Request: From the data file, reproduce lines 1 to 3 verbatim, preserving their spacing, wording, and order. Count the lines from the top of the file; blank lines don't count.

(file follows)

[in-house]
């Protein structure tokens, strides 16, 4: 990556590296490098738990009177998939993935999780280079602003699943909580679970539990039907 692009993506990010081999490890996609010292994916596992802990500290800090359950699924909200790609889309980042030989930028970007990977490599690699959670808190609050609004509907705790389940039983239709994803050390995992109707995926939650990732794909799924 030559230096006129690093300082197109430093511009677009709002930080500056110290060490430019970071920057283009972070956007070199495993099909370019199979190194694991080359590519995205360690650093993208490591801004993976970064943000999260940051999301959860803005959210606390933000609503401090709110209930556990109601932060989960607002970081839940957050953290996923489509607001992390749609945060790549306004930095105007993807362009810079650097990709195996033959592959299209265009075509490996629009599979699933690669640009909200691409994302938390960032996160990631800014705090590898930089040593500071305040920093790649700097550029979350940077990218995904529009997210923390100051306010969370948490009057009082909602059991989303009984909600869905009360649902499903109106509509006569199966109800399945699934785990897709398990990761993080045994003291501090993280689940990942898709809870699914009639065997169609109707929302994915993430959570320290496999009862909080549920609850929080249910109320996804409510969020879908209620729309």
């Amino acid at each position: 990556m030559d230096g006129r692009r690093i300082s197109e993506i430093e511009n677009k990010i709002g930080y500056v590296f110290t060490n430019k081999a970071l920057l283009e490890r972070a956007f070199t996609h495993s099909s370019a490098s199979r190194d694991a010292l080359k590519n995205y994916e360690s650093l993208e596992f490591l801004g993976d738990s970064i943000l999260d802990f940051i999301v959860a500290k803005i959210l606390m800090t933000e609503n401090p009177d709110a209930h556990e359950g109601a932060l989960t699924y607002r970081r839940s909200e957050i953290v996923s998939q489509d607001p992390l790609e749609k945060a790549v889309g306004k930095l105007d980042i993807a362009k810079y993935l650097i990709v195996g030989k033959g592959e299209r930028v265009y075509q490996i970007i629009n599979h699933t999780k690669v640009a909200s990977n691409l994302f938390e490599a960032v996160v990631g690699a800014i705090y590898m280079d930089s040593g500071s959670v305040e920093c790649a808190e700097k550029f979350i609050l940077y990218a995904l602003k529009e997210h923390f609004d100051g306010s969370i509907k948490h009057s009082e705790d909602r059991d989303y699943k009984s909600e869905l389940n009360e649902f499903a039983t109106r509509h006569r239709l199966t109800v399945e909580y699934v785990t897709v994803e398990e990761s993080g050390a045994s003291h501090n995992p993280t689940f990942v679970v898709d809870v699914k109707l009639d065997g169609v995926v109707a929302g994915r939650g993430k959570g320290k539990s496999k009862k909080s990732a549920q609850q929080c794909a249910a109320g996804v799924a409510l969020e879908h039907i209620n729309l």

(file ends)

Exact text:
[in-house]
């Protein structure tokens, strides 16, 4: 990556590296490098738990009177998939993935999780280079602003699943909580679970539990039907 692009993506990010081999490890996609010292994916596992802990500290800090359950699924909200790609889309980042030989930028970007990977490599690699959670808190609050609004509907705790389940039983239709994803050390995992109707995926939650990732794909799924 030559230096006129690093300082197109430093511009677009709002930080500056110290060490430019970071920057283009972070956007070199495993099909370019199979190194694991080359590519995205360690650093993208490591801004993976970064943000999260940051999301959860803005959210606390933000609503401090709110209930556990109601932060989960607002970081839940957050953290996923489509607001992390749609945060790549306004930095105007993807362009810079650097990709195996033959592959299209265009075509490996629009599979699933690669640009909200691409994302938390960032996160990631800014705090590898930089040593500071305040920093790649700097550029979350940077990218995904529009997210923390100051306010969370948490009057009082909602059991989303009984909600869905009360649902499903109106509509006569199966109800399945699934785990897709398990990761993080045994003291501090993280689940990942898709809870699914009639065997169609109707929302994915993430959570320290496999009862909080549920609850929080249910109320996804409510969020879908209620729309």
């Amino acid at each position: 990556m030559d230096g006129r692009r690093i300082s197109e993506i430093e511009n677009k990010i709002g930080y500056v590296f110290t060490n430019k081999a970071l920057l283009e490890r972070a956007f070199t996609h495993s099909s370019a490098s199979r190194d694991a010292l080359k590519n995205y994916e360690s650093l993208e596992f490591l801004g993976d738990s970064i943000l999260d802990f940051i999301v959860a500290k803005i959210l606390m800090t933000e609503n401090p009177d709110a209930h556990e359950g109601a932060l989960t699924y607002r970081r839940s909200e957050i953290v996923s998939q489509d607001p992390l790609e749609k945060a790549v889309g306004k930095l105007d980042i993807a362009k810079y993935l650097i990709v195996g030989k033959g592959e299209r930028v265009y075509q490996i970007i629009n599979h699933t999780k690669v640009a909200s990977n691409l994302f938390e490599a960032v996160v990631g690699a800014i705090y590898m280079d930089s040593g500071s959670v305040e920093c790649a808190e700097k550029f979350i609050l940077y990218a995904l602003k529009e997210h923390f609004d100051g306010s969370i509907k948490h009057s009082e705790d909602r059991d989303y699943k009984s909600e869905l389940n009360e649902f499903a039983t109106r509509h006569r239709l199966t109800v399945e909580y699934v785990t897709v994803e398990e990761s993080g050390a045994s003291h501090n995992p993280t689940f990942v679970v898709d809870v699914k109707l009639d065997g169609v995926v109707a929302g994915r939650g993430k959570g320290k539990s496999k009862k909080s990732a549920q609850q929080c794909a249910a109320g996804v799924a409510l969020e879908h039907i209620n729309l």